For nearly 6 minutes, the police car became an ambulance. And a life hung in the balance
A woman with a gunshot wound to the head is loaded into a Las Vegas police car during a shooting rampage on Oct. 1 that resulted in the deaths of 58 people.
The police officer sees the woman with a gunshot wound to the head and decides to turn his squad car into an ambulance.
Amid the mass casualties, the choice seems clear.
The scene was among 23 videos released Wednesday by the Las Vegas Metropolitan Police Department from the body cameras of officers as they responded to the largest shooting massacre in modern U.S. history.
The videos, along with more than 100 recordings of 911 calls, were part of the seventh release of police reports, victim interviews and other documentation related to the Oct. 1 killings.
In the footage of the police-car-turned-ambulance, the officer arrives amid sporadic bursts of gunfire as the lone killer, Stephen Paddock, fires from the 32nd floor of the Mandalay Bay Resort and Casino into the crowd at a country music festival.
Ultimately, he would kill 58 people and wound hundreds more.
The officer, who was not identified by the police department, loads his shotgun and begins directing people to take cover behind a building.
He asks: “What the ... is going on?”
About six minutes into the video, a man approaches and says he has a woman with a gunshot wound to the head. The officer decides instantly to take her to University Medical Center — about five miles away.
“Get her in! Get her in!” he yells, opening the car doors.
“Let’s go! Let’s go! Let’s go!” says a man in the back seat with the victim.
“We’re on the way to UMC with a female with a gunshot wound to the head,” a different officer in the front passenger seat reports over the radio.
The engine rumbles as the car accelerates.
Seconds go by.
“You’re going to be OK,” the man in the back seat tells the wounded woman. “Keep breathing with me. Keep breathing with me.”
The car darts past traffic, past the MGM Grand Hotel and Casino. The radio crackles with updates about more victims. There is talk about assembling strike teams to stop the shooter. Somebody asks that Interstate 15 be shut down for everybody except officers and medical units going to the hospitals.
The car whines as it passes the Excalibur Hotel and Casino and speeds toward the northbound ramp of the freeway.
“Put pressure on any wounds back there,” says the police officer.
“Keep breathing,” the man in back says. “We’re good, OK?”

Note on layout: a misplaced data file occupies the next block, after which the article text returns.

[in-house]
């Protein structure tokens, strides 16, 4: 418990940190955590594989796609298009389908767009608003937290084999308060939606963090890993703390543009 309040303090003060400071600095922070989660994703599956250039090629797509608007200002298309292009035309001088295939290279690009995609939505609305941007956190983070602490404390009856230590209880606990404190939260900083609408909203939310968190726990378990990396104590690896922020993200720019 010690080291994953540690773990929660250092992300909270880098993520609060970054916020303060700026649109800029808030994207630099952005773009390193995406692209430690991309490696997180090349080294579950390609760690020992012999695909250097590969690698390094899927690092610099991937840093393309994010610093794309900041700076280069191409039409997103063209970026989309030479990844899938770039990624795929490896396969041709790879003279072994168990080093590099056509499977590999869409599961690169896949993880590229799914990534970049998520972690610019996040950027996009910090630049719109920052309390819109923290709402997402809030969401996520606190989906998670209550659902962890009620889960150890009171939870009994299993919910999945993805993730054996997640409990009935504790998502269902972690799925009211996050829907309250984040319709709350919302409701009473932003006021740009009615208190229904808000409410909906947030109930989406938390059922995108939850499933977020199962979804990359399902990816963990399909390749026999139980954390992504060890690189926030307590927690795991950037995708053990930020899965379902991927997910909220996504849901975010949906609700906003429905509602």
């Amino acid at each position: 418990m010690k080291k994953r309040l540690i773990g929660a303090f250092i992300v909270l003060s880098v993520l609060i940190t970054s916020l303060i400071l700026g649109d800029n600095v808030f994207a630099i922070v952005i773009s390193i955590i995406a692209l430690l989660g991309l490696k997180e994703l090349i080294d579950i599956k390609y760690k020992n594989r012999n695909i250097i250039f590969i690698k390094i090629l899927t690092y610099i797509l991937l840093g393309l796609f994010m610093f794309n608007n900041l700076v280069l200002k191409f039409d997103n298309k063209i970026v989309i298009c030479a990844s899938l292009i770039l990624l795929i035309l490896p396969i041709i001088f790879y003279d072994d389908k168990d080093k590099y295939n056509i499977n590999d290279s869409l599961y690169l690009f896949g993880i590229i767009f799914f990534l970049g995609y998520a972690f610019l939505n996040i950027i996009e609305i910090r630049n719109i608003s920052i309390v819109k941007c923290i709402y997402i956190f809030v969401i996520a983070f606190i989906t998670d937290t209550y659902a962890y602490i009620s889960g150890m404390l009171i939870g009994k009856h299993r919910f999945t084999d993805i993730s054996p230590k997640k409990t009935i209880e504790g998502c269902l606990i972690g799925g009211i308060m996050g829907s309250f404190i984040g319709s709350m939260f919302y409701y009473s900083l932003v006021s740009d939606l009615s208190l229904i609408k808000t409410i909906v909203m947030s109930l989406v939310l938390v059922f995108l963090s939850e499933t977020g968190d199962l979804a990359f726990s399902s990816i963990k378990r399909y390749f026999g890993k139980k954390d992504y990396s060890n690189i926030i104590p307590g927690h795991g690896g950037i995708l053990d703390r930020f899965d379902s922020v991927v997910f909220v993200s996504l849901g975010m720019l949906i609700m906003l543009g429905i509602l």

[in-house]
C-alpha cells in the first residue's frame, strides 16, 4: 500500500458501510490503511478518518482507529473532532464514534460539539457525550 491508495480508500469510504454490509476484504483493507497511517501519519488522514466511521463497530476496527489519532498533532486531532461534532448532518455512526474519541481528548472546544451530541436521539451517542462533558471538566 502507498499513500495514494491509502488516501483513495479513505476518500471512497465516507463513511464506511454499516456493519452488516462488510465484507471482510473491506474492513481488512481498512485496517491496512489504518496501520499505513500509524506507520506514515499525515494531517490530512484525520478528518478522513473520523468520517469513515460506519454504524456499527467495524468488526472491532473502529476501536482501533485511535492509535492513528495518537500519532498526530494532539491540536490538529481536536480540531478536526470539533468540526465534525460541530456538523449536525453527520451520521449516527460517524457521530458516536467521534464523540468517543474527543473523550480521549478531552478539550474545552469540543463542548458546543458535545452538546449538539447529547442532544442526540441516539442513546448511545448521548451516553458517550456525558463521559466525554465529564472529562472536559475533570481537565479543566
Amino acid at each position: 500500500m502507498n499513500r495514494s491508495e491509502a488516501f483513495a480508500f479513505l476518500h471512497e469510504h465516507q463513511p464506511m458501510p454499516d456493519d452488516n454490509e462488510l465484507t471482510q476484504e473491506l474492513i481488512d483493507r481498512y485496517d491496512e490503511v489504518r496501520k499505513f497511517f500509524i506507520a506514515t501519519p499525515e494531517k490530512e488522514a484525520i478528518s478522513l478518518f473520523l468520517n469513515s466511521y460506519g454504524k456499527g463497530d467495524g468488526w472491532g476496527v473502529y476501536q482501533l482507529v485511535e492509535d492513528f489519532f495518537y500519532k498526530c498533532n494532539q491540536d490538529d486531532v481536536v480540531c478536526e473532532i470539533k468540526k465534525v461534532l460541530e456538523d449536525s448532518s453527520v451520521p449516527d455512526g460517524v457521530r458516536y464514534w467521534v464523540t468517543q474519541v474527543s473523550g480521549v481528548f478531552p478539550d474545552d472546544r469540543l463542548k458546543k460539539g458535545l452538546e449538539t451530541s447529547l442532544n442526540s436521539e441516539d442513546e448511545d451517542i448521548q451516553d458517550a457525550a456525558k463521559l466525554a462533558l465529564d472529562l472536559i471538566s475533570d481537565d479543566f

Drivers heed the siren and flashing lights, but a line of brake lights ahead is not encouraging.
Then a path emerges.
“Try to hold her still back there,” the officer says.
The Bellagio Resort and Casino comes into view as the radio warns officers still outside Mandalay Bay to take cover. The squad car speeds up in the fast lane of I-15.
“Let’s go!” the man in the back yells.
“It’s OK,” he then says to the victim in a softer voice.
A voice on the radio says that there are more wounded at the concert.
“Be advised we are taking fire from a very high floor,” an officer at the scene of the shooting reports.
A motorcycle glides out of the squad car’s way as the Palace Station Hotel and Casino comes into focus.
It’s been three minutes since the drive began.
It’s quiet in the back seat. A man on the radio says a command post needs to be set up on Las Vegas Boulevard at Tropicana Avenue.
“We’re almost there man, hang on,” the police officer tells the man in the back seat.
“Hurry up,” the man replies.
The police radio reports — incorrectly, it turns out — there may be three shooters.
The cruiser maneuvers to the Charleston Boulevard exit.
“ETA?” the man in the back yells.
“One minute, man!” the officer tells him. “One minute!”
The officer in the passenger seat puts on gloves.
“Keep talking to her,” he tells the man in back.
The car passes the Stratosphere Hotel and Casino and orange construction cones.
“Make sure you’re doing chest compressions, man,” the officer says.
On the radio, an officer says he’s in the stairwell of the 32nd floor of the Mandalay Bay — the same floor as Paddock. The squad car speeds under a freeway overpass.
“Breathe, baby,” the man in back pleads.
“It’s right here man, hold on,” one of the officers says.
The car turns into the entrance to the hospital. A voice on the radio says to close down Frank Sinatra Drive.
One of the officers in the car calls in the approach to the hospital: “Possible 419” — Las Vegas police code for a dead body.
“Come on, come on,” the man in back says.
The car engine roars as the hospital lights get bigger. The car blows through a stop sign and turns left into a hospital entrance. A car door is flung open before the cruiser stops.
“Get her out. Ger her out,” a voice says.
“Hurry up!” wails the man who was in the back seat.
They carry the wounded woman — running toward the hospital doors. “Keep her neck stable,” one of the officers says.
“You’re OK, baby. You’re OK,” the man says.
“Open the door,” one officer yells.
It’s been roughly six minutes since the drive started.
The woman’s body is limp.
The image freezes. And the body camera footage ends.
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